The closest thing to a clinical application was a thesis by Magdelana Rosendahl at Skovde University in Sweden in 2013. Her beautifully illustrated document is written in Swedish except for a brief English abstract, in which she predicts that the value of 3D scanning in the farriery profession will be its potential to professionalize a traditional trade or craft.

Rosendahl predicted the value in using 3D scanning would be to document cases over time, rather than as a clinical procedure for helping lame horses. Rosendahl believed that individual farriers would use 3D printing to provide evidence of the effects of their work and forecast a prognosis for ideal hoof balance and horse health in their clients' horses.

3D equine foot scanned Utrecht University
The software allows the foot to be viewed from multiple perspectives. In this image, you can see that a cuff-type shoe has been drawn in; the support margins and shoe thickness can be adjusted and, eventually in the research project's evolution, a range of materials will be available for selection. A simple cuff shoe is the base model in this early stage.

This year, we may have both the foot scan and the shoe design in one place for the same (living) horse, if trials in the forge of the Utrecht University vet school in The Netherlands produce the results expected.

In the latest example of the global trend for farriers to be directly involved in and even initiate equine research, Utrecht’s vet school resident farriers Jan de Zwaan and Gerben Bronkhorst are issuing an international invitation for fellow professionals to support their effort to create an integrated system that both scans the foot and designs a shoe to fit and support it as required by lameness, injury or conformation.
horseshoe designed for 3D printer at Utrecht University
With the foot layer sent to the background, the shoe can be fine tuned on the screen and then sent to the printer. The farrier can see the shoe from any perspective.


The team needs to raise 8,000 Euros ($8,993 USD) to complete the first stage of this research, which is outside the purview of any commercial interests for the end product.

The Hoof Blog was fortunate to do a question and answer session with farriers Jan de Zwaan and Gerben Bronkhorst of Utrecht University and project manager Dr. Inga Wolframm; their team also includes Professors Rene van Weeren and Harold Brommer.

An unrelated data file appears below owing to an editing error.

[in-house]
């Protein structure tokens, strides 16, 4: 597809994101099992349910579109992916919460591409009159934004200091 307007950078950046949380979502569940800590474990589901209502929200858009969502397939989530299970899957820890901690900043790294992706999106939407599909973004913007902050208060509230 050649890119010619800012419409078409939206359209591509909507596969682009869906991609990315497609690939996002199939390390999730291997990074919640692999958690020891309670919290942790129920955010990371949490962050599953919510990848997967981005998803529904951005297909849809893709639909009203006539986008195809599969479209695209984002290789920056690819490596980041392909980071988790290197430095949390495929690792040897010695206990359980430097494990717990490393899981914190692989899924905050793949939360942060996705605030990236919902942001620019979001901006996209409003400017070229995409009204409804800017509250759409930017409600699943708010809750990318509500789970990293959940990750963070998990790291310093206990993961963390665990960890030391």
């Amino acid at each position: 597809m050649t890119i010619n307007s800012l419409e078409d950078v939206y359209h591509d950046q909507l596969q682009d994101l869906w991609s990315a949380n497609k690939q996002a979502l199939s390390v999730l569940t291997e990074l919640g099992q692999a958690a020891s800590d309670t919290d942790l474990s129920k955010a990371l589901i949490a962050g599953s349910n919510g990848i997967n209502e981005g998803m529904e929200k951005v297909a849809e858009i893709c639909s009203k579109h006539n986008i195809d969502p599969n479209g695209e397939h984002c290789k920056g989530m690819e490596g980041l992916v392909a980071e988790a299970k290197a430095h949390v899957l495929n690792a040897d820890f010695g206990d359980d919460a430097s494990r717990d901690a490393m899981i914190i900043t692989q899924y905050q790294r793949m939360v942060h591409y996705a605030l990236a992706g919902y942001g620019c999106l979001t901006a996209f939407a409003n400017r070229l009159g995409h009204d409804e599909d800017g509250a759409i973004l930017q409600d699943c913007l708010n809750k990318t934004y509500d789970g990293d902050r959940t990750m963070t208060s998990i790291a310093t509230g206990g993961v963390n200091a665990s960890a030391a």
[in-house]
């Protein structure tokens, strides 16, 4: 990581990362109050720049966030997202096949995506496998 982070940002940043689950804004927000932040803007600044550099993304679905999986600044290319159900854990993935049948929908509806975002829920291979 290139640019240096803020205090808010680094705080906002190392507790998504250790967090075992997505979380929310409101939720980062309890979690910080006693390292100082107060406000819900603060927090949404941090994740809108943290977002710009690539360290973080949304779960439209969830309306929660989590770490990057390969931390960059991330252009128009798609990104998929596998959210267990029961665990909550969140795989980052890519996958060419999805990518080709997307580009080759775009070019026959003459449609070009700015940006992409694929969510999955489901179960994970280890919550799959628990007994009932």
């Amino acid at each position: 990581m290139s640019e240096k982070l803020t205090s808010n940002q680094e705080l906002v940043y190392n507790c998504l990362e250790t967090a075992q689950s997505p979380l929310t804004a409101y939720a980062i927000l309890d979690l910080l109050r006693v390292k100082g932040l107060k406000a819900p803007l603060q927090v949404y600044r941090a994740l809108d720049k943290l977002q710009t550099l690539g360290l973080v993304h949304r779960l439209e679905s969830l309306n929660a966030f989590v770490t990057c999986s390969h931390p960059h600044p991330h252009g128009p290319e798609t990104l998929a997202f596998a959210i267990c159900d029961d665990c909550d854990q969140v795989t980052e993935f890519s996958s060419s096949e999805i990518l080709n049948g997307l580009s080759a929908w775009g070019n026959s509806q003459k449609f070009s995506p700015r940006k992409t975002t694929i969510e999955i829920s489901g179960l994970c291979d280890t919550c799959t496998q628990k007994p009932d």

Utrecht University vet school 3D printed horseshoe and scanned horse foot
For the purposes of demonstration, the team printed out both the foot and a sample shoe. 


Hoof Blog: Do you already have the software, scanner and 3D printer or is the purchase of the equipment part of the reason for the fundraising? I assume the software is a standard CAD-type application?

scanner used to create 3D printed horseshoe
A handheld
Artec 
scanner
UU: At this point, we’re working together with a non-profit organization, associated with the university. They’re covering the printing at cost price. The scanning and designing of the shoe on the computer is done by a small company, and we’re hoping that they’ll be prepared to do this at cost price. They use an ARTEC hand-held 3D white light scanner. At the moment, the software is a standard CAD application, but we’d obviously like to work towards something custom made in the future.

With regards to the funds we want to raise, we’re hoping to raise enough to cover the material costs for the printing and testing of a couple of additional prototypes of differently shaped shoes, such as a straight bar shoe, heart bar shoe, etc., to test the ‘proof of principle’ and subsequently to print and test six pairs of shoes, to be used initially on our own horses. (These are horses owned by the faculty, and are ridden and trained by our veterinary students.)

farrier holds 3D printed horseshoe and scanned hoof
The Utrecht University research includes both the scanning 
technology to accurately create a wireframe-type model of the